Bagrat VI of Georgia
Bagrat VI (Georgian: ბაგრატ VI) (c. 1439 – 1478), a representative of the Imeretian branch of the Bagrationi royal house, was a king of Imereti (as Bagrat II) from 1463, and a king of Georgia from 1465 until his death.
He was the son of Prince George of Georgia. Around 1455, he was granted the title of Eristavi (duke) of Samokalako (Kutaisi, western Georgia, and the surroundings) by the Georgian king George VIII. In the early 1460s, Bagrat supported the rebel prince Qvarqvare I Jakeli, atabeg of Samtskhe, and the king took Bagrat's duchy away. In 1463, Bagrat led a coalition of western Georgian nobles who met and defeated George VIII at the Battle of Chikhori. Subsequently, Bagrat captured Kutaisi and was crowned king of Imereti. But in return for their aid, the new monarch was obliged to create a principality (samtavro) for each of his four allies. Henceforth the Gelovani clan in Svaneti, the Shervashidze (Sharvashidze) in Abkhazia, the Dadiani in Odishi (Mingrelia), and the Vardanidze in Guria ruled as semi-independent princes.
In 1465, after the king George VIII was defeated and imprisoned by Qvarqvare of Samtskhe, Bagrat used the opportunity to seize control of Tbilisi. Crowned king of Georgia, he ruled both Imereti in the west and Kartli in the east, but remained mostly in western Georgia. In his western possessions, he also established a separate church, Catholicosate of Abkhazia, independent from the Patriarchate of Mtskheta (i.e., Georgian Orthodox Church). To justify this step, he asked Michael IV, Patriarch of Antioch and Jerusalem, to compose a "Law of Faith" which stated that western and eastern Georgia had different history of conversion and, therefore, they should be independent from each other.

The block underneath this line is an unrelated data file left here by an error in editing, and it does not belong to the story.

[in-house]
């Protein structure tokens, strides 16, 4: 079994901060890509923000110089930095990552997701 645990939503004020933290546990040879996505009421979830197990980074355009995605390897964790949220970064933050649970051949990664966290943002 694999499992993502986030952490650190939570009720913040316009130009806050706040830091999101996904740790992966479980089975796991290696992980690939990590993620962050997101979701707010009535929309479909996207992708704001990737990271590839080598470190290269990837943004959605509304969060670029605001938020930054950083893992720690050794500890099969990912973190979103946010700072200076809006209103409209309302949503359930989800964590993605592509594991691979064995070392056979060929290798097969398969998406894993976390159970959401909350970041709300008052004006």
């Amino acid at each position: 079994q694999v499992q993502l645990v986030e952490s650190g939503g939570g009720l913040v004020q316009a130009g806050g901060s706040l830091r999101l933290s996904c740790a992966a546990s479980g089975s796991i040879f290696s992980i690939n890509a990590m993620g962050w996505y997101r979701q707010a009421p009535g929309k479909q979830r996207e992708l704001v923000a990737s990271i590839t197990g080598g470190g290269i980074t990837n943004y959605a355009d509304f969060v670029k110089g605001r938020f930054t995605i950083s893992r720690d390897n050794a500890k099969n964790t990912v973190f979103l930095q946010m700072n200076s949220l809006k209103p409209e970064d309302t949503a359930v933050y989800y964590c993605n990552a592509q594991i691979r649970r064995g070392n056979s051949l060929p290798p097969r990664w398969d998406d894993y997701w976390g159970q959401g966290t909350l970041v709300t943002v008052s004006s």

Once freed from captivity, George VIII attempted to recover his throne, but was only able to secure the eastern Georgian province Kakheti, leaving the field in Kartli to his nephew, Constantine who seems to have established himself as a virtual ruler in part of Kartli in 1469. During this time of triarchy, Georgia was at least twice attacked by Uzun Hasan, the prince of the Ak Koyunlu clan of Persia (Munedjdjim Bashi speaks of three invasions, in 1466, in summer of 1472, and after Uzun Hassan's defeat by the Ottoman Turks in 1476-7). Bagrat had to make peace with the invaders, abandoning Tbilisi to the enemy. It was only after Uzun Hasan's death (1478) when the Georgians were able to recover their capital.
Bagrat died in 1478, and was succeeded by his son, Alexander II.
Family and children
He was married to Elene (died November 3, 1510), who bore him three sons:
- Vakhtang (died very young)
- Alexander II
- Ivane Javakhishvili, The History of the Georgian Nation, vol. 3 (1982), Tbilisi State University Press, pages 320–340 (In Georgian)
- Ronald Grigor Suny, The Making of the Georgian Nation: 2nd edition (December 1994), Indiana University Press, ISBN 0-253-20915-3, pages 45–46
- Kings of Georgia at the Royal Ark website
|King of Imereti
|King of Georgia